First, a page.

Sister Carrie

Sister Carrie

Sister Carrie

Sister Carrie

Synopsis

The Sister Carrie edition that was published in 1900, long regarded as a watershed work in American fiction, was actually a censored misrepresentation of Drieser's original story. When, 80 years later, the Pennsylvania Edition first appeared, replete with scholarly apparatus, it was hailed from coast to coast as a literary event of major importance. The Pennsylvania Edition restored the 36,000 words that had been excised at the insistence of the author's wife, his publisher, and a friend.

This edition contains the complete, unexpurgated text, without the scholarly apparatus, plus a new introductory essay by Thomas P. Riggio.

Excerpt

The year 2000 marks the centennial anniversary of the publication of Theodore Dreiser’s Sister Carrie. the book today stands firmly at the head of a long line of urban novels that have redefined American life in this century. in 1900 there was no way of predicting that the twenty-nine-year-old Dreiser’s first novel would have so large an impact on modern fiction. It sold badly, some 450 copies in fourteen months; and its author’s problems with his publisher should have buried forever its chance of recognition. the novel survived largely because Dreiser had a genius for self-promotion that rivaled that of one of his literary heroes, Walt Whitman. He masterminded a new issue of the novel in 1907, and he skillfully used the print media to advertise it. His major weapon was a dramatic story he spread that succeeded for decades in politicizing the critical discourse surrounding Sister Carrie. in skeletal form the story, which has become part of the mythology of American literature, runs something like this:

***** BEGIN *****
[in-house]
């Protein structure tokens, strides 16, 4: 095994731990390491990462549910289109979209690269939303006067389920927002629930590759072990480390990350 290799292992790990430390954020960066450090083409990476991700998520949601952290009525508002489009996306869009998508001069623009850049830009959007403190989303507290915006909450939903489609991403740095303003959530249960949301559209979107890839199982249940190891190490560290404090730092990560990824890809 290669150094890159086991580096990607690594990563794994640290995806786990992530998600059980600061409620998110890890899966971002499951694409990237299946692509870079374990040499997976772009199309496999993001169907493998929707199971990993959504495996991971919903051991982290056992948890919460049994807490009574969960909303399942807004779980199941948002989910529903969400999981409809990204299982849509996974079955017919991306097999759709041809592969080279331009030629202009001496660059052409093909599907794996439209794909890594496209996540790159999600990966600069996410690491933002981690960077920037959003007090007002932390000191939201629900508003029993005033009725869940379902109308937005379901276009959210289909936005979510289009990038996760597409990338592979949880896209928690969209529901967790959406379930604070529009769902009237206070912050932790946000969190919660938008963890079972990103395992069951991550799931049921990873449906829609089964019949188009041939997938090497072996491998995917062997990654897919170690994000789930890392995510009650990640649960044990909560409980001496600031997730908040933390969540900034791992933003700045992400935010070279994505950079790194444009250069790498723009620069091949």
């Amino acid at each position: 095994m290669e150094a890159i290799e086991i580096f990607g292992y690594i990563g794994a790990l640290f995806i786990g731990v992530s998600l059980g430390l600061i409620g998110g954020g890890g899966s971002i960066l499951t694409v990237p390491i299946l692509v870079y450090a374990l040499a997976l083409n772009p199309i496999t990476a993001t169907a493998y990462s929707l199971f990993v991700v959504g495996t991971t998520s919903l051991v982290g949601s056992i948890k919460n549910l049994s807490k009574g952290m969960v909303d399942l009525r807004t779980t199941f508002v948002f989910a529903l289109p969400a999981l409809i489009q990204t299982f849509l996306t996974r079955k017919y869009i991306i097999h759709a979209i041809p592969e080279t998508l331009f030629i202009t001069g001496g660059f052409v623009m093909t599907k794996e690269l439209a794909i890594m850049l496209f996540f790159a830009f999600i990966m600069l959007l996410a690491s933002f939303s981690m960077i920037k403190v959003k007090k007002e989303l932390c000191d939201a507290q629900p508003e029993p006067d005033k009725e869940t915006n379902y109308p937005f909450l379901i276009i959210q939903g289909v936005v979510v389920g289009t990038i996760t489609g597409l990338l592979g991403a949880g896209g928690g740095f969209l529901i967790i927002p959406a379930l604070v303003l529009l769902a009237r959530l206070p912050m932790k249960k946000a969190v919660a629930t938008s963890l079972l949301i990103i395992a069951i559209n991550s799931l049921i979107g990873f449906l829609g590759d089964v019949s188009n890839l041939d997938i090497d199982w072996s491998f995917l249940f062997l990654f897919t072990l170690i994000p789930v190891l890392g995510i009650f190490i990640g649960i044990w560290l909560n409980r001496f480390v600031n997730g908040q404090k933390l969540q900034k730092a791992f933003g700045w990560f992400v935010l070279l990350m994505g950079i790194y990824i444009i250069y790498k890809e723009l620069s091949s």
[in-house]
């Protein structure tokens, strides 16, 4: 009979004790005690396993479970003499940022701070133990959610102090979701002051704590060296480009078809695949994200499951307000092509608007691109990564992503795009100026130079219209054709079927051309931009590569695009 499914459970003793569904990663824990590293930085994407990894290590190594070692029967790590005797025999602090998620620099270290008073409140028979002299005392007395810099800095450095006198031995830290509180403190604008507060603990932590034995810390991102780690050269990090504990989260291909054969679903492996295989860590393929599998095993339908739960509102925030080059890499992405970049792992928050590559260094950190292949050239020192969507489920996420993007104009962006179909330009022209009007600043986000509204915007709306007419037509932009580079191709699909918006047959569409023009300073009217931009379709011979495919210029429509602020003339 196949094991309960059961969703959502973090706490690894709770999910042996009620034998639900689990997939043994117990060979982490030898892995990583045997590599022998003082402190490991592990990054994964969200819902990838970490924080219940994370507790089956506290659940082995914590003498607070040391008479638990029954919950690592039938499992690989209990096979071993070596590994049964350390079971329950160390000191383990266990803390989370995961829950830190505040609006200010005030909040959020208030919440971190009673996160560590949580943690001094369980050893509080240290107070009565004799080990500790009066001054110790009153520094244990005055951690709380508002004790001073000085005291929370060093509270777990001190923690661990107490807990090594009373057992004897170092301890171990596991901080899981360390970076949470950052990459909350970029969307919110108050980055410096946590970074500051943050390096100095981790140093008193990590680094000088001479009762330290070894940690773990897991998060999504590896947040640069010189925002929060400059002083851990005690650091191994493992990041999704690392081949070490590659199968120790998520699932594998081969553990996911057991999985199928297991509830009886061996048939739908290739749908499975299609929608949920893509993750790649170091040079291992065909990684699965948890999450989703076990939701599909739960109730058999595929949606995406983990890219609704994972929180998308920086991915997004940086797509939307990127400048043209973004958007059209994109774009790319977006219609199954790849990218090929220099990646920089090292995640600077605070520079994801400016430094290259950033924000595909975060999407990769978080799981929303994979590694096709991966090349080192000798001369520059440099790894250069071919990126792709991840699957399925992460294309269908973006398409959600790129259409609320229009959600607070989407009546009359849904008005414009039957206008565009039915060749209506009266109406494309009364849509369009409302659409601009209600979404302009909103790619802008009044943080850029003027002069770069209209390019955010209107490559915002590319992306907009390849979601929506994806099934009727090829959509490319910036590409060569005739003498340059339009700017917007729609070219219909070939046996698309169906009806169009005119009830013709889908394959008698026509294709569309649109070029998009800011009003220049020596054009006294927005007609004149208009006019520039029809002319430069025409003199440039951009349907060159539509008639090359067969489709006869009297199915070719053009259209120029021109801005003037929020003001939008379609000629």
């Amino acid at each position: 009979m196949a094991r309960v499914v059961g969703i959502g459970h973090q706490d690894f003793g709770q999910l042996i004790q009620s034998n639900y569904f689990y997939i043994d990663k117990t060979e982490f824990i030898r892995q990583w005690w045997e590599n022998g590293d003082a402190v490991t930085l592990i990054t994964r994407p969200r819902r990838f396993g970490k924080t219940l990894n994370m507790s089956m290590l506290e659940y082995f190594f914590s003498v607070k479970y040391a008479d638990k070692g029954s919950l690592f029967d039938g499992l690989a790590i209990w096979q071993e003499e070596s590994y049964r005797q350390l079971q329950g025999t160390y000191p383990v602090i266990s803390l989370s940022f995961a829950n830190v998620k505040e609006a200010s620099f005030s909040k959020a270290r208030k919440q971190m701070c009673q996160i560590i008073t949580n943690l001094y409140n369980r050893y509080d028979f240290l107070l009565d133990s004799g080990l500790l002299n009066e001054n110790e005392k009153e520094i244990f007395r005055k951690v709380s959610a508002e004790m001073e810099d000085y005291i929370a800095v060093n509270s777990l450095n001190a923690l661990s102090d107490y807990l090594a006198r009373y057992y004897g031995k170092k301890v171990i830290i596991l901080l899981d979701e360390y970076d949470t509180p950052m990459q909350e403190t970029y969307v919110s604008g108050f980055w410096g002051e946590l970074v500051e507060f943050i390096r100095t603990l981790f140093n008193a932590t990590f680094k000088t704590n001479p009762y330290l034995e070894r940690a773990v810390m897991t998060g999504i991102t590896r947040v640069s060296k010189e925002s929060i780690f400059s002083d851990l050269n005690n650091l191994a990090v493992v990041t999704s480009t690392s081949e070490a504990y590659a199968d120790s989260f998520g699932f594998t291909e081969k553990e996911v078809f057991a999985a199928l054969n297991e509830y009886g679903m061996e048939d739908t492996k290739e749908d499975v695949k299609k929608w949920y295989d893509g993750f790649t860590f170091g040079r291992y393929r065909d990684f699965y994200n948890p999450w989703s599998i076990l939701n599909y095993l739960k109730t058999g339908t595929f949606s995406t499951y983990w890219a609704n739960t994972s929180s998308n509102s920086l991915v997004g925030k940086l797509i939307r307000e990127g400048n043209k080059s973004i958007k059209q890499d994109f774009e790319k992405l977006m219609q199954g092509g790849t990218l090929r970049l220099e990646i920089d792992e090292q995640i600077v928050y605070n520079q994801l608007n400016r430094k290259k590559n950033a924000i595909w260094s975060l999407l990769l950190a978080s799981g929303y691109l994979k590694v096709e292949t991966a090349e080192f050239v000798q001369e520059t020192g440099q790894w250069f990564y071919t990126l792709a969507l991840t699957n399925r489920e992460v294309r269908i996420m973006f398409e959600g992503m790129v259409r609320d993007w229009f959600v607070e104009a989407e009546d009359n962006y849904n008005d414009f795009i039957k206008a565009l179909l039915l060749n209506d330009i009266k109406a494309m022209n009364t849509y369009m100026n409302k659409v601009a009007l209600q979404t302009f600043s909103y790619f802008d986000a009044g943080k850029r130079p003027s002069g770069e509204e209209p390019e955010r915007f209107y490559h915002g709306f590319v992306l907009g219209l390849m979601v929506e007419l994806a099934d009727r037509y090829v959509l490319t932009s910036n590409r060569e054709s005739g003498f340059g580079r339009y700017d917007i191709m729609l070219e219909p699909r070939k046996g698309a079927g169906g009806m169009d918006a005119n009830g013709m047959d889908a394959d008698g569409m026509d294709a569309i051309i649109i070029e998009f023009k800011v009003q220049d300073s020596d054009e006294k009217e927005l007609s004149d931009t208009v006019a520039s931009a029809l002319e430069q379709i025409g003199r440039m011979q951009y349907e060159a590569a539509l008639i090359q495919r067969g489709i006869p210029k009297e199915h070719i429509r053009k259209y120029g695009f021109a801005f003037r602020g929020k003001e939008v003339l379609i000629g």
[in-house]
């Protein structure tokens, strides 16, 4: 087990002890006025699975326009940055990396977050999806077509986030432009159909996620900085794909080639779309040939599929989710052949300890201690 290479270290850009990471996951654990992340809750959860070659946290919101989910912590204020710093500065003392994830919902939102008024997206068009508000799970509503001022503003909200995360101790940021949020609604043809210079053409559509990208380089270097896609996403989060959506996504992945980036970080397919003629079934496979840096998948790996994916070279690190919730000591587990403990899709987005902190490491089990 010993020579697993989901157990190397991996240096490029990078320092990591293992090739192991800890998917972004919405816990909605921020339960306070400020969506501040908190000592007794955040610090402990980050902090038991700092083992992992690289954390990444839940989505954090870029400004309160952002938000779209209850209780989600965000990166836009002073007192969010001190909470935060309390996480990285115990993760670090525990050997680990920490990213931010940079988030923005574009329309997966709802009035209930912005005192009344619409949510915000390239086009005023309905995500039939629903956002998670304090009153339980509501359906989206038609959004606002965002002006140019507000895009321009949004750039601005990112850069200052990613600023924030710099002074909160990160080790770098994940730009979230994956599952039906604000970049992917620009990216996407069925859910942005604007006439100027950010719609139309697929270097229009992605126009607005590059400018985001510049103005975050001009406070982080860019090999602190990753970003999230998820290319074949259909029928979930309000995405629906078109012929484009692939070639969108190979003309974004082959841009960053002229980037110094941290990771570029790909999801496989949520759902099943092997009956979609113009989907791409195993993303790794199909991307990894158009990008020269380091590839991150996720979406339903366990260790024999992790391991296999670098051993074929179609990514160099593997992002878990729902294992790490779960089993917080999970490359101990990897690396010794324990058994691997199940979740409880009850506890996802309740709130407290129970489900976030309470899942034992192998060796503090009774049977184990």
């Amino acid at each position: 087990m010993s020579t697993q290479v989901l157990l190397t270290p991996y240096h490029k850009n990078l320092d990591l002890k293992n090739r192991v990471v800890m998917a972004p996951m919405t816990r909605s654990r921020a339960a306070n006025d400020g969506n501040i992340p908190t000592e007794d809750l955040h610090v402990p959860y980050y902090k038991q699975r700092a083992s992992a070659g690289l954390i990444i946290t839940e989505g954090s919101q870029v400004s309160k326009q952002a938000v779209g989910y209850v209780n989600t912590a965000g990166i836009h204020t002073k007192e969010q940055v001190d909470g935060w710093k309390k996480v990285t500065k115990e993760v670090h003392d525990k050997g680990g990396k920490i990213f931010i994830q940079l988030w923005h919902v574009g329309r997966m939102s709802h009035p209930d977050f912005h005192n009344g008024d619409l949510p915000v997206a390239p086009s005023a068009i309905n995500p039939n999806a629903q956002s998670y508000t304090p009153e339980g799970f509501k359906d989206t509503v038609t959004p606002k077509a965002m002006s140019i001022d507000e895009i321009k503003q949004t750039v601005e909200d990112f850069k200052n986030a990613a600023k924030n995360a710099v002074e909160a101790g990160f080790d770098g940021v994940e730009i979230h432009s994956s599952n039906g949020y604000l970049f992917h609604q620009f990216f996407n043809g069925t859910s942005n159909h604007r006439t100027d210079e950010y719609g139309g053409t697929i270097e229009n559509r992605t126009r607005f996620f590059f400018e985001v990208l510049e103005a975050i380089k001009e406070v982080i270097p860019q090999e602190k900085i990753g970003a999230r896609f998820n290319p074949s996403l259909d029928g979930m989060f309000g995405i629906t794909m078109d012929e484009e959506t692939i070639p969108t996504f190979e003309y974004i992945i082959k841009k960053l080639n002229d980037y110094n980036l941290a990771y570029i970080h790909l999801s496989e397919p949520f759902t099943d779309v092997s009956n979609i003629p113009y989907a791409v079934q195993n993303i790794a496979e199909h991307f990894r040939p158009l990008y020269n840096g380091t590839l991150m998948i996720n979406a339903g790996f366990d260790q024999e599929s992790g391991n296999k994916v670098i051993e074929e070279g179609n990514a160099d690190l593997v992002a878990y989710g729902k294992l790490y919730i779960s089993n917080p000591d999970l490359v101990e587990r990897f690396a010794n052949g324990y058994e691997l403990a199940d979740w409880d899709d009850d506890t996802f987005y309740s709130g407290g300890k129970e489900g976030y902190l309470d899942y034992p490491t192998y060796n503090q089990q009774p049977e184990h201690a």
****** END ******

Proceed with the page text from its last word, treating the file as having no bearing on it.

Young Dreiser begins to write realistic fiction in the late
1890s. Hostile and moralistic magazine editors reject his sto
ries because of his insistence on telling the unpleasant truth
about American life. Despite this opposition, he is encour
aged by a fellow writer to begin a novel. He struggles through
to the end. the book is sent to the Doubleday firm where one
of its readers — Frank Norris — recognizes its greatness and
convinces the firm to accept the book. When the publisher
Frank Doubleday returns from a vacation in Europe, his wife
reads the manuscript and reacts in horror at the thought that
her husband would publish this vulgar, immoral, naturalistic
novel. Under her influence, Doubleday tries to cancel the
agreement. Dreiser refuses to back away. the company pub
lishes the book, but does not promote it. Many copies remain
in the warehouse. Thus it comes into the world stillborn.

Search by... Author
Show... All Results Primary Sources Peer-reviewed

Oops!

An unknown error has occurred. Please click the button below to reload the page. If the problem persists, please try again in a little while.